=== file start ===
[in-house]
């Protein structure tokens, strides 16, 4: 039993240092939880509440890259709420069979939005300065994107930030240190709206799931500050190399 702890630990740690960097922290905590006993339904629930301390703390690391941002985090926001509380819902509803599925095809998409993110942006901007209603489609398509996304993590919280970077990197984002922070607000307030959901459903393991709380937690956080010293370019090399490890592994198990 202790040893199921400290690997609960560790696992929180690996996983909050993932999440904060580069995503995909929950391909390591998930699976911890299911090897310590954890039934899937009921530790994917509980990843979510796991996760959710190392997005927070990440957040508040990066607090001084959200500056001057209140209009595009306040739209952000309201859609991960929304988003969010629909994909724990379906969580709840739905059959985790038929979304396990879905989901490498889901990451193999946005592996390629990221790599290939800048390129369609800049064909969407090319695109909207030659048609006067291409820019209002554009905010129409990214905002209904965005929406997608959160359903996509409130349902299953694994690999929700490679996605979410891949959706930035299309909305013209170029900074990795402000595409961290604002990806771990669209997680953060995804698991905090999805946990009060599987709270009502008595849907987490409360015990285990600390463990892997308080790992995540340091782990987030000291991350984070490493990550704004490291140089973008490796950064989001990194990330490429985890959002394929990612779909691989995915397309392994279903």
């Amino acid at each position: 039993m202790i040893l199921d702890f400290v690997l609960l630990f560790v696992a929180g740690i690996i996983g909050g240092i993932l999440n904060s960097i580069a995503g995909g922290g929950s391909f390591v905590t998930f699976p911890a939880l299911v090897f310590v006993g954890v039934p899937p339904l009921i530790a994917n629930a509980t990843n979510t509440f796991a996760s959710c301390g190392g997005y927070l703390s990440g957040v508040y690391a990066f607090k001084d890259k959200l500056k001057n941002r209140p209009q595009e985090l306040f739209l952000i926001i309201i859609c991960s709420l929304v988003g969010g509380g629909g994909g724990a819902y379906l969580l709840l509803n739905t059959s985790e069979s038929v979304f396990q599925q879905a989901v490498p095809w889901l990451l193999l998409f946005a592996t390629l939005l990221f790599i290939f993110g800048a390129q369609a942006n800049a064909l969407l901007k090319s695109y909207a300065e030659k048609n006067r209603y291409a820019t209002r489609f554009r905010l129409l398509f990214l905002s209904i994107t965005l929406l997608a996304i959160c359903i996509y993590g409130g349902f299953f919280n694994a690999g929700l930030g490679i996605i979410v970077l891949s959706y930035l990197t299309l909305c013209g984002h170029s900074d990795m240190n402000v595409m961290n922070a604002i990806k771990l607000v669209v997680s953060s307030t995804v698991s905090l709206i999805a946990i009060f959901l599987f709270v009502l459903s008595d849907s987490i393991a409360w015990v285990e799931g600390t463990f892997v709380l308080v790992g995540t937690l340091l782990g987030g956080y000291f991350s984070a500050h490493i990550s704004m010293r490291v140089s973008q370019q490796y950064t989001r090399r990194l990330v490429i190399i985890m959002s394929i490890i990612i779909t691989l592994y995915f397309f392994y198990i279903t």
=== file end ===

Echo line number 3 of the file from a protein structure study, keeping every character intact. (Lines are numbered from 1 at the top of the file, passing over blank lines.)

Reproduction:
């Amino acid at each position: 039993m202790i040893l199921d702890f400290v690997l609960l630990f560790v696992a929180g740690i690996i996983g909050g240092i993932l999440n904060s960097i580069a995503g995909g922290g929950s391909f390591v905590t998930f699976p911890a939880l299911v090897f310590v006993g954890v039934p899937p339904l009921i530790a994917n629930a509980t990843n979510t509440f796991a996760s959710c301390g190392g997005y927070l703390s990440g957040v508040y690391a990066f607090k001084d890259k959200l500056k001057n941002r209140p209009q595009e985090l306040f739209l952000i926001i309201i859609c991960s709420l929304v988003g969010g509380g629909g994909g724990a819902y379906l969580l709840l509803n739905t059959s985790e069979s038929v979304f396990q599925q879905a989901v490498p095809w889901l990451l193999l998409f946005a592996t390629l939005l990221f790599i290939f993110g800048a390129q369609a942006n800049a064909l969407l901007k090319s695109y909207a300065e030659k048609n006067r209603y291409a820019t209002r489609f554009r905010l129409l398509f990214l905002s209904i994107t965005l929406l997608a996304i959160c359903i996509y993590g409130g349902f299953f919280n694994a690999g929700l930030g490679i996605i979410v970077l891949s959706y930035l990197t299309l909305c013209g984002h170029s900074d990795m240190n402000v595409m961290n922070a604002i990806k771990l607000v669209v997680s953060s307030t995804v698991s905090l709206i999805a946990i009060f959901l599987f709270v009502l459903s008595d849907s987490i393991a409360w015990v285990e799931g600390t463990f892997v709380l308080v790992g995540t937690l340091l782990g987030g956080y000291f991350s984070a500050h490493i990550s704004m010293r490291v140089s973008q370019q490796y950064t989001r090399r990194l990330v490429i190399i985890m959002s394929i490890i990612i779909t691989l592994y995915f397309f392994y198990i279903t």